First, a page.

Shawn Bolouki, the Chief Executive Officer of Aga Khan University Hospital said that the radiotherapy treatment will be paid for through the hospitals - Patient Welfare Programme, funded by the hospital and augmented by individual and corporate donors. The programme provides subsidized medical care to needy patients.
This new health partnership in Uganda may be on the verge of changing the lives of cancer patients for good
For 400 cancer patients in Uganda, another chance at living a long life may be just around the corner, following the efforts made by the Aga Khan University Hospital to formalise free radiotherapy treatment for them. Yesterday, the hospital which is based in Nairobi, Kenya signed a Memorandum of Understanding (MoU) with the Ugandan Ministry of Health allowing them to commence the free treatment of cancer patients, while the Ugandan government works on replacing its broken down – and only – radiotherapy machine. The patients will be travelling to the hospital in Kenya in batches of 20 individuals.
Every year in Uganda, around 3,000 people need radiotherapy treatment, and this exceeds the ability of the country’s cancer institute to treat them adequately. These patients usually have to rely on the option of travelling overseas to access the level of specialised healthcare that they require, and most cannot afford to. Thus, to support such individuals, the Aga Khan hospital is entering into partnerships such as the present one with the Uganda Cancer Institute (UCI) to help reduce their health and financial burdens.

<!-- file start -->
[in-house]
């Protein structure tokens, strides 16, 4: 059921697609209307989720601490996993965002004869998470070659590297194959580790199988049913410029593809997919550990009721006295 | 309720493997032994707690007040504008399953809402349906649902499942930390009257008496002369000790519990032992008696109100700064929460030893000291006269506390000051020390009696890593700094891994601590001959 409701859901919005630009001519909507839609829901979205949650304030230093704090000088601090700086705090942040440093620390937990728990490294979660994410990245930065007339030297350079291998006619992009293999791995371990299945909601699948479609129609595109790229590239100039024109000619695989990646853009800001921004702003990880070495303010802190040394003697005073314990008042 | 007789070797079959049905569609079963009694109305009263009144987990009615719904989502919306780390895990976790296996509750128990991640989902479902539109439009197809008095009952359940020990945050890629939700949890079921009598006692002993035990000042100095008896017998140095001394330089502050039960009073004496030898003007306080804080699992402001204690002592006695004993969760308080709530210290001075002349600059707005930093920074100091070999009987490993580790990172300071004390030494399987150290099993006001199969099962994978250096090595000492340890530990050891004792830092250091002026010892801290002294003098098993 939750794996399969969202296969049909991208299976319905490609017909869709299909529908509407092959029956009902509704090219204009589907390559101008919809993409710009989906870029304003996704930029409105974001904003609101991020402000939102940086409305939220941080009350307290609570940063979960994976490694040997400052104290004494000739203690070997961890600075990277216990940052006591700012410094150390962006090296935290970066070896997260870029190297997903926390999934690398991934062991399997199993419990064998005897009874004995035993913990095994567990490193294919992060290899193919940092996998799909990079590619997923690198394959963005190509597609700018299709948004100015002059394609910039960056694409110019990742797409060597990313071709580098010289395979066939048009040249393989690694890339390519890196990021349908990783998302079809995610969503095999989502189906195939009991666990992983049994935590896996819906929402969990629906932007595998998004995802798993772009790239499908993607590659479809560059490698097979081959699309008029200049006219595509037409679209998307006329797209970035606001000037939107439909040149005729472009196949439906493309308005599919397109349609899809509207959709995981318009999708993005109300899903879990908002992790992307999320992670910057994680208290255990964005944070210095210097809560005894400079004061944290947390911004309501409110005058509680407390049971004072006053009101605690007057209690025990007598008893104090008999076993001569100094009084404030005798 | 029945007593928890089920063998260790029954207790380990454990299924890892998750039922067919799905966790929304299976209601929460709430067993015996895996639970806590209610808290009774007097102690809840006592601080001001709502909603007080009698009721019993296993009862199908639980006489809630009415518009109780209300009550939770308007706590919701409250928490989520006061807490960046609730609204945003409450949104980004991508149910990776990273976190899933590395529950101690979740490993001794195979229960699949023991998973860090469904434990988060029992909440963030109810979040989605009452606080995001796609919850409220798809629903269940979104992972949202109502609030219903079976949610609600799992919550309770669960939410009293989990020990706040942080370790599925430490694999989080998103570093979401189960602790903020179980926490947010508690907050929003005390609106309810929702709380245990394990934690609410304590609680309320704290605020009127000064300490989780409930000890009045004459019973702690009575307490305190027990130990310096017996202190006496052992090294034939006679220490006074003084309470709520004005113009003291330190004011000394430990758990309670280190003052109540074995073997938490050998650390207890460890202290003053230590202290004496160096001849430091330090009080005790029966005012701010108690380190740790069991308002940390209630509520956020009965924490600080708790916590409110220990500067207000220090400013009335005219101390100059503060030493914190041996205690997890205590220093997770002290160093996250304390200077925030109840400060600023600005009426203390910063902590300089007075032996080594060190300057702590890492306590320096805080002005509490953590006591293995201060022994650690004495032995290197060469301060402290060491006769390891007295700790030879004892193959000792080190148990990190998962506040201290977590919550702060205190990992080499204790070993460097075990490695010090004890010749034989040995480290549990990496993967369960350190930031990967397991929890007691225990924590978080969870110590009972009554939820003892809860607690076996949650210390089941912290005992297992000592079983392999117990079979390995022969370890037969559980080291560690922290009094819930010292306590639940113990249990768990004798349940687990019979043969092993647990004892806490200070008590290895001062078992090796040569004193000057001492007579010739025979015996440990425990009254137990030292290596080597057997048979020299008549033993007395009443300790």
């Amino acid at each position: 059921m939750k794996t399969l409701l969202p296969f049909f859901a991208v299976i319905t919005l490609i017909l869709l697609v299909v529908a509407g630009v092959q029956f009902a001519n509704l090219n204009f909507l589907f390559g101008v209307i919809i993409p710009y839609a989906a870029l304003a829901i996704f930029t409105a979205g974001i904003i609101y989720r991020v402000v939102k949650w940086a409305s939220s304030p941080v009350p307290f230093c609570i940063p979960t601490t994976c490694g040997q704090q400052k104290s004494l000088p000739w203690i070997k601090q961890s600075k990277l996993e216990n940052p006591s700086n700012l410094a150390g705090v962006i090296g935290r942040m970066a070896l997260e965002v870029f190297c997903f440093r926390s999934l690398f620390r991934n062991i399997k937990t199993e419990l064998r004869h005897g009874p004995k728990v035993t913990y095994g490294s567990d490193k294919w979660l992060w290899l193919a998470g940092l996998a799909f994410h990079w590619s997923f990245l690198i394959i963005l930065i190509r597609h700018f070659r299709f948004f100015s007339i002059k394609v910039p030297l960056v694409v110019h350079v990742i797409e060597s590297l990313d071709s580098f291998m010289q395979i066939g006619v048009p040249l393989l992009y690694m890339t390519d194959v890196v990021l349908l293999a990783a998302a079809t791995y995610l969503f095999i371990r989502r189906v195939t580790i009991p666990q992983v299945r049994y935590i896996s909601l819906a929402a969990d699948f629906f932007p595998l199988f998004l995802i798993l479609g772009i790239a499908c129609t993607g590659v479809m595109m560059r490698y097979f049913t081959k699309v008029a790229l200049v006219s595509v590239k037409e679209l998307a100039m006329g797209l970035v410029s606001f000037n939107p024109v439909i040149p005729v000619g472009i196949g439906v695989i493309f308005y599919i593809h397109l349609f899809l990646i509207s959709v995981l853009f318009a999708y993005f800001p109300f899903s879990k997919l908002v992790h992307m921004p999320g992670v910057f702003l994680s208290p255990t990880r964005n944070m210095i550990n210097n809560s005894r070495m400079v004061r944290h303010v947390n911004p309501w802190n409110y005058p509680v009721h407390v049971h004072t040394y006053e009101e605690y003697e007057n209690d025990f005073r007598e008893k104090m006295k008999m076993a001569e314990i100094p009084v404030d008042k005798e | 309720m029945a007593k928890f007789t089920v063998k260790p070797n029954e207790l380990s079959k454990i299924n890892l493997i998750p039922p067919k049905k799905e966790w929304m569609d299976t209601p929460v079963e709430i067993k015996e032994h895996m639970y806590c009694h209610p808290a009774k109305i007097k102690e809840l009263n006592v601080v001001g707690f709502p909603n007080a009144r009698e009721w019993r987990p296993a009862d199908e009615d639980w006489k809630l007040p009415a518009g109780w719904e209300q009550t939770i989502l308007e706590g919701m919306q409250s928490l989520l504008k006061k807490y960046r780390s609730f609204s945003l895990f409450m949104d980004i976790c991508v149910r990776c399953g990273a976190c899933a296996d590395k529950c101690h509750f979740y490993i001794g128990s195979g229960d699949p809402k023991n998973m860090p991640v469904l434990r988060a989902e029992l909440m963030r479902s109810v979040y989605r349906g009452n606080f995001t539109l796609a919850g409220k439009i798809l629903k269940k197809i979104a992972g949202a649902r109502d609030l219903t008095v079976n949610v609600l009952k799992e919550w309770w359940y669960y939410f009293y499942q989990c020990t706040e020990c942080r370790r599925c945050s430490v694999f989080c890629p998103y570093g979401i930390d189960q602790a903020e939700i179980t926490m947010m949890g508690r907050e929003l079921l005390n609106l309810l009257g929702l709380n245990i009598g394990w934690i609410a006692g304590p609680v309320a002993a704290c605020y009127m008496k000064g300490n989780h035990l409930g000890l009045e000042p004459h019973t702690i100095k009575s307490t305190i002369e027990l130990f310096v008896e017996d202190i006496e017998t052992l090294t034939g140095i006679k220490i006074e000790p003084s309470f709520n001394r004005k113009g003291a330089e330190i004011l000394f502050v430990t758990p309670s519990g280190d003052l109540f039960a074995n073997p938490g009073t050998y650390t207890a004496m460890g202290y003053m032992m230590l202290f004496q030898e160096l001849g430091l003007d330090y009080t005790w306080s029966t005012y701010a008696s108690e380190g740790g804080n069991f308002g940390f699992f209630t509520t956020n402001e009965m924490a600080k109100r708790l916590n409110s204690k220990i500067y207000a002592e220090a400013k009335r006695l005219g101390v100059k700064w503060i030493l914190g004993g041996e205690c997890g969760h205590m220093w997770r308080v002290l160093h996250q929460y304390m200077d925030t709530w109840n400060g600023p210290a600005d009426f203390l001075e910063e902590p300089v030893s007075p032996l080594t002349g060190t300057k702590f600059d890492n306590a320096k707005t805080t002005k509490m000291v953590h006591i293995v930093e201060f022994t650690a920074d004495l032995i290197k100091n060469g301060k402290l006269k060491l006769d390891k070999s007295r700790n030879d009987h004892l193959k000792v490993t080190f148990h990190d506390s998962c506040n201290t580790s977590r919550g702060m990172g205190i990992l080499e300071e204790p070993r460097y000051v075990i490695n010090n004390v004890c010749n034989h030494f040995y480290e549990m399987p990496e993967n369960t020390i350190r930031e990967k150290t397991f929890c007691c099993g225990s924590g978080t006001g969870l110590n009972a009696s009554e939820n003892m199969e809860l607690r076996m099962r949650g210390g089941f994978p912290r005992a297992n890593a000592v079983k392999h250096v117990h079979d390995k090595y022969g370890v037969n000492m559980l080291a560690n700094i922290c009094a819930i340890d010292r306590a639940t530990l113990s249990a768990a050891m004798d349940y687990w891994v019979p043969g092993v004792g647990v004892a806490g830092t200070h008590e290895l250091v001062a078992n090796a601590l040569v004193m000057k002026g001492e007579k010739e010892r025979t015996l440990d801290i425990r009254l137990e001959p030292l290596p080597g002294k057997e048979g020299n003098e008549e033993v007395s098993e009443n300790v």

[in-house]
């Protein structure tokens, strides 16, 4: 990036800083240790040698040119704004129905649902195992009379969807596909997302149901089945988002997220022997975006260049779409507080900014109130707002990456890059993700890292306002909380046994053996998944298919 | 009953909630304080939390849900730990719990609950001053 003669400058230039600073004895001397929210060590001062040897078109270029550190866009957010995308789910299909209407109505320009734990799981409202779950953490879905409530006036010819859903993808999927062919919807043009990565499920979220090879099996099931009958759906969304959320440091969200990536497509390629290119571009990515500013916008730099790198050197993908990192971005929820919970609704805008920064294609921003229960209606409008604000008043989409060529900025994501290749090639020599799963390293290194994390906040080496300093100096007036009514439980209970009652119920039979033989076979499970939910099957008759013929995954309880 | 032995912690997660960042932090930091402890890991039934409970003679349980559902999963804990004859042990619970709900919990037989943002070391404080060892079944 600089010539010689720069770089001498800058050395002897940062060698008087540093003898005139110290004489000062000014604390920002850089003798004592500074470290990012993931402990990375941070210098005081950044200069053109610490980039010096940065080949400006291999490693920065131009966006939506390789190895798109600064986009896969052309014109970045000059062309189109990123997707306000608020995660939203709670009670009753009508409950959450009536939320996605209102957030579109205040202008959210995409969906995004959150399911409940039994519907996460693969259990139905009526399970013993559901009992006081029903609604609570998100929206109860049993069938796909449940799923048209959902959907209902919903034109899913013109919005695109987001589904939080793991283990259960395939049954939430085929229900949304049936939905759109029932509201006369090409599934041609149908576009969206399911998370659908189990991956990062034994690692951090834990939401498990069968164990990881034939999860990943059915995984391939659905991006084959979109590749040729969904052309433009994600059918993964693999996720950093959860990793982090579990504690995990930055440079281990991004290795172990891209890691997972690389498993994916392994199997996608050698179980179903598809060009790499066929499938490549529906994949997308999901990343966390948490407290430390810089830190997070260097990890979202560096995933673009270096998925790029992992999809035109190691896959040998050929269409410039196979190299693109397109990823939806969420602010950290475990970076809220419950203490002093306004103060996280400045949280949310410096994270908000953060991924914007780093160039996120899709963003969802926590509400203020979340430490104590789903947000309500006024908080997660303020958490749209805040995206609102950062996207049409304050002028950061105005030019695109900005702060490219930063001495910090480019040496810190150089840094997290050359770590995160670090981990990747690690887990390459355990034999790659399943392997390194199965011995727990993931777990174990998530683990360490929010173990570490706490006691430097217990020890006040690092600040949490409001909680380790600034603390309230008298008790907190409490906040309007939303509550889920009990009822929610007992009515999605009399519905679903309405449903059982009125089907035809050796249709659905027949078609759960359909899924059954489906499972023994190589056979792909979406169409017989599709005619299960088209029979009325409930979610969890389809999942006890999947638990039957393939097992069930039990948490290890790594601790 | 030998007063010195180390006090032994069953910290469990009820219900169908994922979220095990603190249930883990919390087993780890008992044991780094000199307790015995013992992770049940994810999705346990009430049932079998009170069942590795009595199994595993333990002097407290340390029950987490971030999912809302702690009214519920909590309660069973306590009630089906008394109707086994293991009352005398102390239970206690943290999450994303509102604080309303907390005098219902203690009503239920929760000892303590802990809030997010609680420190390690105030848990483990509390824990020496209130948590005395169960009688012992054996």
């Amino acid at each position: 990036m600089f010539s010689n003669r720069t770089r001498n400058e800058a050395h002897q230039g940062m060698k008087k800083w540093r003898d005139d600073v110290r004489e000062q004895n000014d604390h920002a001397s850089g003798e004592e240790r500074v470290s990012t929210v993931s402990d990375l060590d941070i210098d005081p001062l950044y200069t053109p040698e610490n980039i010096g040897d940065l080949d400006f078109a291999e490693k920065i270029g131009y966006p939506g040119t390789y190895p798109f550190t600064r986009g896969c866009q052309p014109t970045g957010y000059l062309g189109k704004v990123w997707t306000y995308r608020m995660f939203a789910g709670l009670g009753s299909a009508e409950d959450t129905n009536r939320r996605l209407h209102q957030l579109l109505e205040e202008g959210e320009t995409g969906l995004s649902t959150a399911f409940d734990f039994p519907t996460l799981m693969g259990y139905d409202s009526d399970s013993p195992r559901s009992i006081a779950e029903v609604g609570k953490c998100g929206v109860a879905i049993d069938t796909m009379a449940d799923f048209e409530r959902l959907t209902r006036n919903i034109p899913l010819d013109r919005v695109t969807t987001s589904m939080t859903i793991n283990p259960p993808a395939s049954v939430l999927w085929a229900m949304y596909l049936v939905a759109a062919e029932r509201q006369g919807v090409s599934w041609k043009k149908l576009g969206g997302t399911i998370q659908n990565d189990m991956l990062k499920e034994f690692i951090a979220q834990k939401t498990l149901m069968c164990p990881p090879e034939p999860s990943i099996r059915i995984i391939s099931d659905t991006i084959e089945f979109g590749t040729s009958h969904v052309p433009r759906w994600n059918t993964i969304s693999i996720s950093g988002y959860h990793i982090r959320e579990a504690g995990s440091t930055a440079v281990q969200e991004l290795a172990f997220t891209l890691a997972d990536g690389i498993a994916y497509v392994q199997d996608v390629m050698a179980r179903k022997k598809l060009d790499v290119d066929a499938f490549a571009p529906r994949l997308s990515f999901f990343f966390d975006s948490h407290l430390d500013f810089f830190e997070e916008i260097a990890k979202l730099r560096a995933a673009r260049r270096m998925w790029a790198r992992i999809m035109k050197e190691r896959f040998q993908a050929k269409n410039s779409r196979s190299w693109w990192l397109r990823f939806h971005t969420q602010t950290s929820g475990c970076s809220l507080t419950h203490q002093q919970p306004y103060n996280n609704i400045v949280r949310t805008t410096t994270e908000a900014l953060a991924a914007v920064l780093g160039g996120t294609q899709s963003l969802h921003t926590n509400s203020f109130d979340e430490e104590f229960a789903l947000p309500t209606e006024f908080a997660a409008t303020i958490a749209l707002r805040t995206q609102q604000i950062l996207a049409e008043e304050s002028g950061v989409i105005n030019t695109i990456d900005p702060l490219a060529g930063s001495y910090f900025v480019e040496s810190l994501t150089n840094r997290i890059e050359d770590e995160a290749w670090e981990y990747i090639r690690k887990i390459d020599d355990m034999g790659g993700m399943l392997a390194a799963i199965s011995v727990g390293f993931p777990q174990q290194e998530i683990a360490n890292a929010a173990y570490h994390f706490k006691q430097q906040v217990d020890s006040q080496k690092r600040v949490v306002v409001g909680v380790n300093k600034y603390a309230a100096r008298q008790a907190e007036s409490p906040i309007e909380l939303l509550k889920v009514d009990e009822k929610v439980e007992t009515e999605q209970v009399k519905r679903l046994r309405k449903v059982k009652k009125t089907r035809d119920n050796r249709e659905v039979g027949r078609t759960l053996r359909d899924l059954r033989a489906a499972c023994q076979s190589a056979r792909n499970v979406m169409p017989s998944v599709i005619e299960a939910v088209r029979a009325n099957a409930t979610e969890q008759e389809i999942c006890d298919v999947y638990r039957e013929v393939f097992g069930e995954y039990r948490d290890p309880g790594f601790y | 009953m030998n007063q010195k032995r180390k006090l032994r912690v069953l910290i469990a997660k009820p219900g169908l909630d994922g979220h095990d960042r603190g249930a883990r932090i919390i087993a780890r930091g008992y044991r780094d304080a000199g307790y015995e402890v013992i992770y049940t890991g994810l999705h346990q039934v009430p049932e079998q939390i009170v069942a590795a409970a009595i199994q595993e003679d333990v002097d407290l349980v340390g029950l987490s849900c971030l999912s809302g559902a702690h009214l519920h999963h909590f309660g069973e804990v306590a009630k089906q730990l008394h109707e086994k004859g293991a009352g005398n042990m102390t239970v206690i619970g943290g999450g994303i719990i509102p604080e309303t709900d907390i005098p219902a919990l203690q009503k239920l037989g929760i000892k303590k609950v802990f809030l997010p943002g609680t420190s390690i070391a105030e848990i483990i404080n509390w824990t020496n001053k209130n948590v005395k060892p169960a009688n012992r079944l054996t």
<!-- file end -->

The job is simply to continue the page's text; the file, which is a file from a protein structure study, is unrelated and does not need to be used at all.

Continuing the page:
The UCI, which is committed to researching and treating cancer in Uganda, has been plagued with infrastructural challenges that hamper its effectiveness. This includes equipment that are inadequate and obsolete, unavailability of funds, lack of drugs and poor staffing. Therefore, the current partnership with the Aga Khan Development Network will assist in boosting the confidence and capability of the institute.
For now, approved cancer patients with tumours and significant chances of surviving their ordeal will be provided with road transportation to Nairobi. The Uganda High Commission will provide the patients with accommodation in Nairobi, along with other forms of support that they would require. In the long run, however, plans are being made to establish the Aga Khan hospital in Kampala, and Ugandan cancer patients would soon be able to access specialised healthcare in their home country.
The Aga Khan hospital made their intentions to support the Ugandan Ministry of Health known in April when the only radiotherapy machine in the country malfunctioned. The signing of the MoU took place yesterday in a ceremony at the headquarters of the Ministry of Health in Kampala, and was signed in the presence of representatives of the ministry and the Aga Khan Development Network.